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Published by bmyeung

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Published by: bmyeung on Jun 14, 2011
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Allows businesses to attract and retain successful innovators bycreating a new “EB-1” green card category for advanced degree holders in Science, Technology,Engineering and Mathematics (STEM) from certain U.S. universities that excel in STEM instruction.
The Best and the Brightest.
Requires an advanced degree from an accredited public or nonprofituniversity classified by the National Science Foundation (NSF) as a research institution or asotherwise excelling in STEM instruction.
 Job Offer and Prevailing Wage Required.
Requires a job offer in a field related to the graduate’sdegree and that offered wages meet or exceed the “prevailing wage” in that occupation.
(b) Cap Exemption.
Exempts these advanced STEM degree holders, as well as persons who qualifyunder the current EB-1 category for “outstanding professors and researchers,” from numerical limits.
(c) Removing Visa Hurdles for Students.
Addresses a technicality in current law that preventscompanies from obtaining green cards for foreign students without first sending them home or puttingthem on H-1B visas.
Providing Dual Intent.
Provides students with so-called “dual intent,” allowing employers torecruit foreign students in the U.S. without first requiring an H-1B visa or the student’s departure.
 Extensions in Cases of Lengthy Adjudications.
Expands protections that now exist for H-1B visaholders to persons with F visas (students) and L visas (inter-company transferees). Extends visastatus when a green card petition is filed until it is adjudicated.
(d) Conforming Amendments.
Conforms the Immigration and Nationality Act (INA).
Sec. 102. Entrepreneurs who Establish Businesses and Create Jobs in the United States.(a) Start-Up Business and Job Creation Visas.
Incentivizes economic growth and job creation bycreating a new green card category for entrepreneurs who establish new start-up businesses and create jobs for American workers. Provides “conditional” green cards to two types of entrepreneurs:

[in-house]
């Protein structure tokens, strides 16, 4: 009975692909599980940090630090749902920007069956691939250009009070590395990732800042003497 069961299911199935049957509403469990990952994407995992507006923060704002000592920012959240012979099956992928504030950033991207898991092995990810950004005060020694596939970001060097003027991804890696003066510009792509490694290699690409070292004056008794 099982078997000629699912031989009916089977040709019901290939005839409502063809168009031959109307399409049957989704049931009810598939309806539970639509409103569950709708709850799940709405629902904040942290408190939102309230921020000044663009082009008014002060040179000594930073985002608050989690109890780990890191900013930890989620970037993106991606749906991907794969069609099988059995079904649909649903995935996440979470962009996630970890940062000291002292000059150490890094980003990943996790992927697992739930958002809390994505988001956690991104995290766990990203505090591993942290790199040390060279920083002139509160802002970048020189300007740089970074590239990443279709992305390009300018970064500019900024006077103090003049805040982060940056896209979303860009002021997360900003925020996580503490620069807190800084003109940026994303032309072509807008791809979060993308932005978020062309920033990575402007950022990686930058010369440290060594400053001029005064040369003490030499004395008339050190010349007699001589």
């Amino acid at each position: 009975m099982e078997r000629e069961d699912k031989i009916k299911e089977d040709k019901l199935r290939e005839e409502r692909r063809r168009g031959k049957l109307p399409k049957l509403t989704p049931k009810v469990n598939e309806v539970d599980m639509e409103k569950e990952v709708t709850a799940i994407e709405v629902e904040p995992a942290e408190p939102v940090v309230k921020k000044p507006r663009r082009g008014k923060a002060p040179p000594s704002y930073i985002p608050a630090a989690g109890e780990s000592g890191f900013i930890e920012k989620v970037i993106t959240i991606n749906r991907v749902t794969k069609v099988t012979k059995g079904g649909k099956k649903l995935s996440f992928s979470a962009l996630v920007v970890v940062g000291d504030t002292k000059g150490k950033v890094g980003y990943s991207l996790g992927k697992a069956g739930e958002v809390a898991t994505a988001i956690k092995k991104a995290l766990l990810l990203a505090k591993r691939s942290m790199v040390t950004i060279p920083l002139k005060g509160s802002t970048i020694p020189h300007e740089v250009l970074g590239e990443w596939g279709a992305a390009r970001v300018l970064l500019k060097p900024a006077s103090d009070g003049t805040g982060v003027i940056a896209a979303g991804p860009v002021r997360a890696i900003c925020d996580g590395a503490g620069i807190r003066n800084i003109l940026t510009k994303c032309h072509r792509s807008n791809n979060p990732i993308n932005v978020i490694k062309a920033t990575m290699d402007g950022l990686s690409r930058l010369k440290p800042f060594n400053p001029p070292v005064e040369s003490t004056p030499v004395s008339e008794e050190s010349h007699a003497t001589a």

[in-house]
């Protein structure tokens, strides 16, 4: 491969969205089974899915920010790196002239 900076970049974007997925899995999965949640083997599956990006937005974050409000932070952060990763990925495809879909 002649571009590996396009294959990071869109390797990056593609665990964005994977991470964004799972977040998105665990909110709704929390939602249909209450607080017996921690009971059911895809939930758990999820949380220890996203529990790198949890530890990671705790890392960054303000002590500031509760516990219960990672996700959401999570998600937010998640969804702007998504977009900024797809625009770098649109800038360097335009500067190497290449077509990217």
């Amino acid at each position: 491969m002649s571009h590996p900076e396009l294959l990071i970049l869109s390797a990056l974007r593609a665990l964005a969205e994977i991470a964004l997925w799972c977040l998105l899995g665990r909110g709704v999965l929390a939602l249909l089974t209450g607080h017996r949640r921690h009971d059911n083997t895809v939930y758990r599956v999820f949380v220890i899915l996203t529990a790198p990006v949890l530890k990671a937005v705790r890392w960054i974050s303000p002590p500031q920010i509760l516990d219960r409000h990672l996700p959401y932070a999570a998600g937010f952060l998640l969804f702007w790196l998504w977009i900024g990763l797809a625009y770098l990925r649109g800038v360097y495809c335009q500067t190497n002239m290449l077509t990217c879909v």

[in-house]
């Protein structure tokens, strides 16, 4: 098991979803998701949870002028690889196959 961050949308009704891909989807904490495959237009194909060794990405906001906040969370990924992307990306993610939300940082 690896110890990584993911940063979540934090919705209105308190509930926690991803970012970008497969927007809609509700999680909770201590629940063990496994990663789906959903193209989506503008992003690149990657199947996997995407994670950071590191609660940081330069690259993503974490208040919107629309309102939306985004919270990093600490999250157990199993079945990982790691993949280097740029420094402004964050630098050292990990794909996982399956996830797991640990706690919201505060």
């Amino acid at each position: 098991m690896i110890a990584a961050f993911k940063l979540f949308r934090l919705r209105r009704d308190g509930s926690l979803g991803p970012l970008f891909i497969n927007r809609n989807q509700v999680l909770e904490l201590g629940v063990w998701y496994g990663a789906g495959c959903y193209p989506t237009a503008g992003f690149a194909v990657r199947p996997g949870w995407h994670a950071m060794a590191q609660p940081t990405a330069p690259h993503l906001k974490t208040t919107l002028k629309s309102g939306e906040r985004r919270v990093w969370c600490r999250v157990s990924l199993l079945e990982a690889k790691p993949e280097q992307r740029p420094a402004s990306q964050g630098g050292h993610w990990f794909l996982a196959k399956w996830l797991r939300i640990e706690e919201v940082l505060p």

1. Venture Capital-Backed Start-Up Entrepreneurs
. For entrepreneurs who obtain significantventure capital financing for innovative ideas and products, so that new start-up businesses areformed in the United States, rather than abroad.
 Legitimate Investment Required.
Requires that the entrepreneur be sponsored by a legitimateand established venture capital company, certified angel investor, or qualified employer thathas invested at least $500,000 towards a new commercial enterprise.
  Required Job Creation or Commercial Activity.
Provides a two-year “conditional” green card;the conditions can be removed after two years by showing one of the following:
the establishment of a new commercial enterprise that has created full-time jobs for at leastthree U.S. workers;
the raising of $1,000,000 in additional capital investment for the commercial enterprise; or
the establishment of a new commercial enterprise with at least $1 million in revenue.
2. Self-Sponsored Start-up Entrepreneurs
. For entrepreneurs who have established newbusinesses and can already demonstrate job creation in the United States.
 Required Job Creation.
Requires, prior to visa issuance, the creation of a new commercialenterprise that has already created full-time jobs for at least three U.S. workers.
 Required Job Growth.
Provides the entrepreneur with a two-year “conditional” green card; theconditions can be removed after two years if the business can show it created full-time jobs fora total of at least 10 U.S. workers.Requires the Secretaries of Homeland Security and Commerce to develop reasonablemethodologies for calculating direct and indirect job creation by a commercial enterprise.Defines “full-time employment” as a position that requires at least 35 hours of service per week,and allows an employer to satisfy this requirement on a full-time equivalent (FTE) basis.Defines “United States worker” as a U.S. citizen, lawful permanent resident, refugee or asylee notincluding the entrepreneur or the entrepreneur’s spouse or children.Prohibits any investment that includes assets acquired, directly or indirectly, by unlawful means.
(b) Procedure for Granting Immigrant Status.
Conforms the INA with respect to the procedure forproviding adjustment of status.
(c) Conditional Permanent Resident Status.